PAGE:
In An elementary characterisation of Krull dimension and A short proof for the Krull dimension of a polynomial ring, Coquand, Lombardi, and Roy give an elementary characterization of Krull dimension, which inductively makes use of one of two notions of the "boundary" of a subvariety, given as follows:

Let $R$ be a commutative ring, and $x\in R$. \begin{align*} & \operatorname{upper boundary} R^{\{x\}} \mathrel{:=} R/I^{\{x\}}, && I^{\{x\}} \mathrel{:=} xR + (\sqrt{0}:x) \\ & \operatorname{lower boundary} R_{\{x\}} \mathrel{:=} S_{\{x\}}^{-1}R, && S_{\{x\}} \mathrel{:=} x^{\mathbb{N}}(1+xR) \end{align*} where $(\sqrt{0}:x)$ is the ideal quotient of the nilradical, and $x^{\mathbb{N}}(1+xR) = \{x^n(1+rx) \mathrel\vert \text{$n\in\mathbb{N}$, $r\in R$}\}$.

Upon inspection, $\mathrm{Spec}(R^{\{x\}})$ is $V(x) \cap \overline{\mathrm{Spec}R\setminus V(x)}$, and $\mathrm{Spec}(R_{\{x\}})$ is a localization (not quite open) that is disjoint from the locus $V(x)$. Also, both are trivial exactly when $x\in R^\times \cup \sqrt{0}$.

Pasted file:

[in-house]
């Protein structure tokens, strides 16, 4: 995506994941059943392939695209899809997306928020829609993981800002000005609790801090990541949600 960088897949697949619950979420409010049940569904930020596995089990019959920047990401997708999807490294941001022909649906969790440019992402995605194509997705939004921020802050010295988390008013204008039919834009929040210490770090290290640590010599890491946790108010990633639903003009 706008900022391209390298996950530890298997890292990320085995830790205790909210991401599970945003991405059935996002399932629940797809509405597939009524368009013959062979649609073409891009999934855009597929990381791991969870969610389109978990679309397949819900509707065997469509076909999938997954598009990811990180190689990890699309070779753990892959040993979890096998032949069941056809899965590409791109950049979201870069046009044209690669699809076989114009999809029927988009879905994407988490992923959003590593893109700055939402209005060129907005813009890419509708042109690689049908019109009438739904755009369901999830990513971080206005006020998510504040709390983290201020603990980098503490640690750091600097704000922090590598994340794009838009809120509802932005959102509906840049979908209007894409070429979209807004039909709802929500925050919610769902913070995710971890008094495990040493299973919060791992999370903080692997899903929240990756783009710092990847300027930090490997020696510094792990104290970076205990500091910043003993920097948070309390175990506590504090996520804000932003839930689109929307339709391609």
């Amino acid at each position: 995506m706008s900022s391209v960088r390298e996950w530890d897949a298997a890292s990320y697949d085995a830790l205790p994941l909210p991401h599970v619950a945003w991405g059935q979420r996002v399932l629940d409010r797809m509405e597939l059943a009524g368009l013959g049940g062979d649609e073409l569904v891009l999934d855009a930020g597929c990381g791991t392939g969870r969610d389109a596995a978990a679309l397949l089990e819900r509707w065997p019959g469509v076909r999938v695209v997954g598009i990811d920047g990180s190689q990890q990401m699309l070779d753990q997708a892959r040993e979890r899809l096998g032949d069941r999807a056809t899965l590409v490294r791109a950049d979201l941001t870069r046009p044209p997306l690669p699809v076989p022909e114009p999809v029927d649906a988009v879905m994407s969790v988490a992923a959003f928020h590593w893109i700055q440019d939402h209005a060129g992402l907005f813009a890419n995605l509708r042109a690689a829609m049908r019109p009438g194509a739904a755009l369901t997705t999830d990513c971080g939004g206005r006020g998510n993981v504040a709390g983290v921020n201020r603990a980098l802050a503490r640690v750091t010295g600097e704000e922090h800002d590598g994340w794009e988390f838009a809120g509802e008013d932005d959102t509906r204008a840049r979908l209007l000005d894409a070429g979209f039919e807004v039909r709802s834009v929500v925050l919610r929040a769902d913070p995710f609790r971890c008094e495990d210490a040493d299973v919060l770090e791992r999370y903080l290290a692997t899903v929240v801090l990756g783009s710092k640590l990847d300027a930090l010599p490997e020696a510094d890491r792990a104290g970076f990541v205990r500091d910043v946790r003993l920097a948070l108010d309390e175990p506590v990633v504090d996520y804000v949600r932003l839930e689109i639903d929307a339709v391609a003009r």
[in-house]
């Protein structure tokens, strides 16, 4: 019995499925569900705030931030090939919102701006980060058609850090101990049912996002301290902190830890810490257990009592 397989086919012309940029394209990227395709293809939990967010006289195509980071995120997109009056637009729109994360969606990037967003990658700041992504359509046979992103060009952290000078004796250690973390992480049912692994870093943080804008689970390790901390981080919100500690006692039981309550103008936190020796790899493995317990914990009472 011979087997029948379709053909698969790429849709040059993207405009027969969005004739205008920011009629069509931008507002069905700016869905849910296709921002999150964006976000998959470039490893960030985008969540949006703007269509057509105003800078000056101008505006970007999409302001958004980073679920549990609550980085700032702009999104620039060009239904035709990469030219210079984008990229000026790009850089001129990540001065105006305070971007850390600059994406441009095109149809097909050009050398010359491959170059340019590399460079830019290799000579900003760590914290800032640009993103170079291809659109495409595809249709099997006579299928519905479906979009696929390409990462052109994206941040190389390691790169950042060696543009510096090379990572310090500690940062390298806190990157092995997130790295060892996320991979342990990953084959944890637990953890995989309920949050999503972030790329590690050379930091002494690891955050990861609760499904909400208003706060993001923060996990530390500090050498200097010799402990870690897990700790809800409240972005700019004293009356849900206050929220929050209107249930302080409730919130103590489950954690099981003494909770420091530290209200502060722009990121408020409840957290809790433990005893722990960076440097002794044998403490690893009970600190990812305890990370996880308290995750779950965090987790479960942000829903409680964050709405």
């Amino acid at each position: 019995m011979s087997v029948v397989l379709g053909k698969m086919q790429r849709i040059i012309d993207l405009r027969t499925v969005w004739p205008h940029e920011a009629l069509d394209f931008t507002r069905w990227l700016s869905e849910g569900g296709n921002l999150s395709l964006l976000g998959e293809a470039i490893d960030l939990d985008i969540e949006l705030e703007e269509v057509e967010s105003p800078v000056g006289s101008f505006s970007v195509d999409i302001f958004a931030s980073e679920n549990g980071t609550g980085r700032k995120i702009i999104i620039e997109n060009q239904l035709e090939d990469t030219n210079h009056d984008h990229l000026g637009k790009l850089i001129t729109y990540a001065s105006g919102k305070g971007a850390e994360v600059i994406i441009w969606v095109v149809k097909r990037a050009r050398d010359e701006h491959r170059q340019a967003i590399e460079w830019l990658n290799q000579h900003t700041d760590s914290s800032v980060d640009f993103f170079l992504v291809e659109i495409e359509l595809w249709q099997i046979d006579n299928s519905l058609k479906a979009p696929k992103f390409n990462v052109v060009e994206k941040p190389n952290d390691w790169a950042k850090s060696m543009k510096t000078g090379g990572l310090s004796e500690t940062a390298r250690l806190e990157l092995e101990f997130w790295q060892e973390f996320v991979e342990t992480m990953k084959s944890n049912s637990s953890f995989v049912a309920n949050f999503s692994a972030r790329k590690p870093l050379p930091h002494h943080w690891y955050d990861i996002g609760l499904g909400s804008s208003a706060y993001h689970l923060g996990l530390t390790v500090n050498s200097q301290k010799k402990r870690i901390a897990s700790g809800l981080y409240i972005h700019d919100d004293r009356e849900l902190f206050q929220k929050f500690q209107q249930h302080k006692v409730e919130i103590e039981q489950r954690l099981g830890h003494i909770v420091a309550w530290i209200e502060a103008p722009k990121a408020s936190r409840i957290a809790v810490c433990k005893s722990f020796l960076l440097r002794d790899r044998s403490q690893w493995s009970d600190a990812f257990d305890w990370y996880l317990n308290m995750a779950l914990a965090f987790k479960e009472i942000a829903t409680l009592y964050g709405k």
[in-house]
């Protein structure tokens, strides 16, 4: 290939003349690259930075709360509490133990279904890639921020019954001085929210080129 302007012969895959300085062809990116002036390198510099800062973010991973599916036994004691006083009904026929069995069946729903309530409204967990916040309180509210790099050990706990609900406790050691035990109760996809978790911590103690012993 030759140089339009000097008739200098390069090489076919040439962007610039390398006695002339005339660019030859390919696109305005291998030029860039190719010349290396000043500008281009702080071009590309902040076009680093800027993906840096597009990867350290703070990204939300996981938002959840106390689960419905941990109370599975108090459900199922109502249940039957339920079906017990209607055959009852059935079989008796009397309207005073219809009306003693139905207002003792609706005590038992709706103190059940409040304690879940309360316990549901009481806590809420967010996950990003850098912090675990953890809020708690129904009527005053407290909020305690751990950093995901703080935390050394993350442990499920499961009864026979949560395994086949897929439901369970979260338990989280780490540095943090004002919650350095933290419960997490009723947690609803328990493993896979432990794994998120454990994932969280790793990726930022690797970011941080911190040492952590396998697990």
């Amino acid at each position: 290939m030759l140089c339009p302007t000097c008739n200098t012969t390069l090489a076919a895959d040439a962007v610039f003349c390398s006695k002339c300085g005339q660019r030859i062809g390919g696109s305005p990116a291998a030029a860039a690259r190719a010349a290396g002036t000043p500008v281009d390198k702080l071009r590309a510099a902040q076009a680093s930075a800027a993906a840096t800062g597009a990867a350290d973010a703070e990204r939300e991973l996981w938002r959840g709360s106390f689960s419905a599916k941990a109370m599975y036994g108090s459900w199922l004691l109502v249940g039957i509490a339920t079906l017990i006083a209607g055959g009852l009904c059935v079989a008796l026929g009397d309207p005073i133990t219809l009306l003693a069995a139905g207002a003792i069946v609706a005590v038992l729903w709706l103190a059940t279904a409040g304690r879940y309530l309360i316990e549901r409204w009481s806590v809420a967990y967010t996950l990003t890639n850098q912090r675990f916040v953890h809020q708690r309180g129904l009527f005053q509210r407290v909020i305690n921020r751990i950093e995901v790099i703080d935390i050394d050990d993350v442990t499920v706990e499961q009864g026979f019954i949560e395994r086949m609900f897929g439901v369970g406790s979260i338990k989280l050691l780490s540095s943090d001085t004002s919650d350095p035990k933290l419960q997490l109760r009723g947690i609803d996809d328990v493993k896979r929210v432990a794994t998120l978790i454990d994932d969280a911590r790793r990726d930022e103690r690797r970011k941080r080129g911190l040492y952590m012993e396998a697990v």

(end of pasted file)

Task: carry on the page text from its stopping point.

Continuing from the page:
However, I do not have good intuition for these subschemes.

How to think about these boundary schemes? Do they represent anything in particular?

Do these constructions appear anywhere else in the literature? I have not been able to find anything.

Are they commutative, in that $R^{\{x\}\{y\}} = R^{\{y\}\{x\}}$ and $R_{\{x\}\{y\}} = R_{\{y\}\{x\}}$?

I suspect they are commutative, but am unable to prove it, and I have reservations stemming from the fact that permutations of a regular sequence are not necessarily regular.

- Are these very natural constructions? I.e. would it be worth studying them in more detail, in specific cases, or are they primarily instrumental in the characterization of Krull dimension?

I am willing to restrict to cases where $R$ is integral and Noetherian or has a finitely generated function field. It seems best to consider first the $R^{\{x_0\}...\{x_k\}}$, where $x_0, ..., x_k$ form a regular sequence, but I was not able to get much further with this assumption.